Wall Street closed lower and digital currencies plunged ahead of Asia’s Wednesday trading day.
U.S. stock indexes closed in negative territory despite trading at record highs earlier in the session. The Dow Jones industrial average cracked the 26,000 barrier on Tuesday, but later reversed gains to finish the session lower by 0.04 percent, or 10.33 points, at 25,792.86.
Other major indexes also saw moderate losses: The SP 500 closed down 0.4 percent at 2,776.42 and the Nasdaq composite ended the session lower by 0.5 percent at 7,223.69.
Those declines came despite expectation-topping earnings reports as markets focused on the chances of a government shutdown stateside in the scenario Congress fails to pass a spending bill by Friday.
Back in Asia, futures pointed to a lower start to the session for Japanese equities after the Nikkei 225 touched a 26-year high in the last session. Nikkei futures traded in Chicago were down 0.8 percent at 23,760 and Osaka futures were 1.01 percent lower at 23,710 compared to the benchmark’s previous close.
In Sydney, the SP/ASX 200 declined 0.44 percent in early trade.
Bitcoin falls 25%
Another notable market move was the broad sell-off in digital currencies on Tuesday, which saw bitcoin tumble more than 25 percent at one point. At 6:40 a.m. HK/SIN, bitcoin traded at $10,511.08, off a session low of $10,063.12, according to industry site CoinDesk.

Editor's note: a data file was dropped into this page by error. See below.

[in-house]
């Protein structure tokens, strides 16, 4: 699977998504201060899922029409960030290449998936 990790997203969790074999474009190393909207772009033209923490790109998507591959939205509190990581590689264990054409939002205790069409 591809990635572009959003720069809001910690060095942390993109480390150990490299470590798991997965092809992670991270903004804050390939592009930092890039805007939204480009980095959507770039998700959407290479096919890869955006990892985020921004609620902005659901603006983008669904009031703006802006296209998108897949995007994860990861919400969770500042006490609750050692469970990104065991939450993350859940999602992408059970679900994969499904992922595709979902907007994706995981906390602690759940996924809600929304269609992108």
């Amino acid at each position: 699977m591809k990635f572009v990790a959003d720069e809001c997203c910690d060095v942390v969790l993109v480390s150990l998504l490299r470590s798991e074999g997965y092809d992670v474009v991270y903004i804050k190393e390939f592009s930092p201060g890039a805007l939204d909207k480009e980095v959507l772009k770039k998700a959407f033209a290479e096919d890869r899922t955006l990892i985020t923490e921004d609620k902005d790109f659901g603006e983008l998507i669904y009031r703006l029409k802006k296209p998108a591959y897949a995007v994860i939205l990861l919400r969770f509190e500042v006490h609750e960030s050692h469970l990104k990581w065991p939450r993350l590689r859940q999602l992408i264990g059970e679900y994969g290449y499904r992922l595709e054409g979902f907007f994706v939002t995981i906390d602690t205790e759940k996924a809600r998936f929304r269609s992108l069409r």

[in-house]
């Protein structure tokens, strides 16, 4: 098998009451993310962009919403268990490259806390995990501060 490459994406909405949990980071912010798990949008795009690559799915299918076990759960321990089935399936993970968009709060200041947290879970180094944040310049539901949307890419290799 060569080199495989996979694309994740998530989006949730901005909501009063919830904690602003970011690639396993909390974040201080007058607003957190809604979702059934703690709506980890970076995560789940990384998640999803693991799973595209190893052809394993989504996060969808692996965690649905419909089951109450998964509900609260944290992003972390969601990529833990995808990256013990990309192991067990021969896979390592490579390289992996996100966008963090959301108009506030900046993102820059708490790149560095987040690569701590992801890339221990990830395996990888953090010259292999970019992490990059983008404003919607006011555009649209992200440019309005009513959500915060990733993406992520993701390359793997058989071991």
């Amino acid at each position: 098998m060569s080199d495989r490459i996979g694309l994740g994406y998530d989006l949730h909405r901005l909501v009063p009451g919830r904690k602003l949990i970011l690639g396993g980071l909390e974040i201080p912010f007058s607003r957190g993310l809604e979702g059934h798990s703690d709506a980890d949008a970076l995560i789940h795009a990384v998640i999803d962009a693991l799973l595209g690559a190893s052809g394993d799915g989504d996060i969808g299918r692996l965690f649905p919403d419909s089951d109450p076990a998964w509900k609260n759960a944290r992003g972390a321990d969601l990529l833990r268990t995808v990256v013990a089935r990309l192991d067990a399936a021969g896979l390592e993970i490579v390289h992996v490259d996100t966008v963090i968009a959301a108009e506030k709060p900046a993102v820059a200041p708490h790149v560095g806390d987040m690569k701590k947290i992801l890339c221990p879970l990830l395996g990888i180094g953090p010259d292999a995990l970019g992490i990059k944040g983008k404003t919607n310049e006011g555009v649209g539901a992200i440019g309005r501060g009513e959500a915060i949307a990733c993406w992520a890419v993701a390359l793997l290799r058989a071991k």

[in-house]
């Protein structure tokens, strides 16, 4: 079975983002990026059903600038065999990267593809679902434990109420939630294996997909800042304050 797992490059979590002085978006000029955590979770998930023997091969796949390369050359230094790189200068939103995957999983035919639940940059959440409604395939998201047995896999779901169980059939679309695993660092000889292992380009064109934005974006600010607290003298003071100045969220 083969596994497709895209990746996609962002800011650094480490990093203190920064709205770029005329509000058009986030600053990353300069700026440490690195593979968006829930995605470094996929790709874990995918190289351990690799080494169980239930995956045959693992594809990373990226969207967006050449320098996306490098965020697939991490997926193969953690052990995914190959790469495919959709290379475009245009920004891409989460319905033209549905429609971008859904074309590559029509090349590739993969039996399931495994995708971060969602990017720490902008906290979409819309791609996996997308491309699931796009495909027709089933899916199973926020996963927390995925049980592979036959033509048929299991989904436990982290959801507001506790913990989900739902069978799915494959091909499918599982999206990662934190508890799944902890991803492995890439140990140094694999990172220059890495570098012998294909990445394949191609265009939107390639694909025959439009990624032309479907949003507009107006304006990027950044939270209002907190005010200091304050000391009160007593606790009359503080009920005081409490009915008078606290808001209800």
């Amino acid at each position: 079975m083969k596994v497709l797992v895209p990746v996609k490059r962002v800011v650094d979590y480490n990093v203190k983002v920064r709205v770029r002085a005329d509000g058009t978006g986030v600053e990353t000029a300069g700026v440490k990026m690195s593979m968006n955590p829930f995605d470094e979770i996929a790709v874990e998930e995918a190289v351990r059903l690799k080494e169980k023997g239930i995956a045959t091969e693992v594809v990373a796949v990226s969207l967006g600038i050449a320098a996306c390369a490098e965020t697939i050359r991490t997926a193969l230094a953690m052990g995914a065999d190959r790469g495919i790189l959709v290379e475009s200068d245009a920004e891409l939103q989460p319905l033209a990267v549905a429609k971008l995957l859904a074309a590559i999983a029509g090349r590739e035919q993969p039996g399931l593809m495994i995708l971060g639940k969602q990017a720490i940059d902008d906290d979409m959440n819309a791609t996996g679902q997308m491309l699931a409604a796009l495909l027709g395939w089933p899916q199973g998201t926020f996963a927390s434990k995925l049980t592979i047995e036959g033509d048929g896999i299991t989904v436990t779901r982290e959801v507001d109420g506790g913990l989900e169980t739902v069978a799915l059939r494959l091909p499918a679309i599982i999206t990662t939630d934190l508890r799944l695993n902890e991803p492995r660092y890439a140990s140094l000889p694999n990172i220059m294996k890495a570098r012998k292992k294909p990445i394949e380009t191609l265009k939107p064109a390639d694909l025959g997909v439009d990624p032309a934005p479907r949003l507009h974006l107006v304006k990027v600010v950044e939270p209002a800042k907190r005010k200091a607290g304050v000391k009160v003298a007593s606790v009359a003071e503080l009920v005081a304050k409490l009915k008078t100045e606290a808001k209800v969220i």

Ethereum, the second largest cryptocurrency by market cap, traded at $875.54 after falling around 30 percent earlier in the session.
The declines followed comments from South Korean authorities that indicated tougher regulation on digital currency trading was being considered. That said, there was no immediately apparent driver behind the most recent decline.
In currency markets, the dollar paused for breath after a tumble that began last week. The dollar index, which tracks the greenback against a basket of six currencies, was steady at 90.456 at 6:44 a.m. HK/SIN.
Against the yen, the dollar traded at 110.41.
Meanwhile, the euro pulled back slightly after touching three-year highs in the last session following news the European Central Bank might not adjust its policy stance at its January meeting. Doubts surrounding coalition talks in Germany also weighed on the common currency, which fell as low as $1.2193 on Tuesday before paring losses to trade at $1.2255.
On the energy front, oil prices retreated from their highest levels in three years, but remained broadly supported by robust demand. U.S. crude futures settled lower by 0.9 percent at $63.73 per barrel and Brent crude futures declined 1.6 percent to settle at $69.15.